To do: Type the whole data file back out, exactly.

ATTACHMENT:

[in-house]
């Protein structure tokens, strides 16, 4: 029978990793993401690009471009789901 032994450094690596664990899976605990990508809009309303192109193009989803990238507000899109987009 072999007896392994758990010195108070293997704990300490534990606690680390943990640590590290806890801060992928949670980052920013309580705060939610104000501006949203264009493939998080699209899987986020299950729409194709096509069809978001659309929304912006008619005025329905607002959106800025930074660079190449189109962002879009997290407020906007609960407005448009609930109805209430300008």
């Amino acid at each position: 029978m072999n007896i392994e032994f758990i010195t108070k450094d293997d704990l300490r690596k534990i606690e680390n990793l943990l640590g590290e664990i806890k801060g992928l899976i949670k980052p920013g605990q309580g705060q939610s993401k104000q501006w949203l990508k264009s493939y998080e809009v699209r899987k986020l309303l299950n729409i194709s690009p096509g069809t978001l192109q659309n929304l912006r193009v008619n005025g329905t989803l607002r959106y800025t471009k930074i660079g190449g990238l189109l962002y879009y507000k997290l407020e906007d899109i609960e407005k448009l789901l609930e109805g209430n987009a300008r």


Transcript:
[in-house]
């Protein structure tokens, strides 16, 4: 029978990793993401690009471009789901 032994450094690596664990899976605990990508809009309303192109193009989803990238507000899109987009 072999007896392994758990010195108070293997704990300490534990606690680390943990640590590290806890801060992928949670980052920013309580705060939610104000501006949203264009493939998080699209899987986020299950729409194709096509069809978001659309929304912006008619005025329905607002959106800025930074660079190449189109962002879009997290407020906007609960407005448009609930109805209430300008």
């Amino acid at each position: 029978m072999n007896i392994e032994f758990i010195t108070k450094d293997d704990l300490r690596k534990i606690e680390n990793l943990l640590g590290e664990i806890k801060g992928l899976i949670k980052p920013g605990q309580g705060q939610s993401k104000q501006w949203l990508k264009s493939y998080e809009v699209r899987k986020l309303l299950n729409i194709s690009p096509g069809t978001l192109q659309n929304l912006r193009v008619n005025g329905t989803l607002r959106y800025t471009k930074i660079g190449g990238l189109l962002y879009y507000k997290l407020e906007d899109i609960e407005k448009l789901l609930e109805g209430n987009a300008r």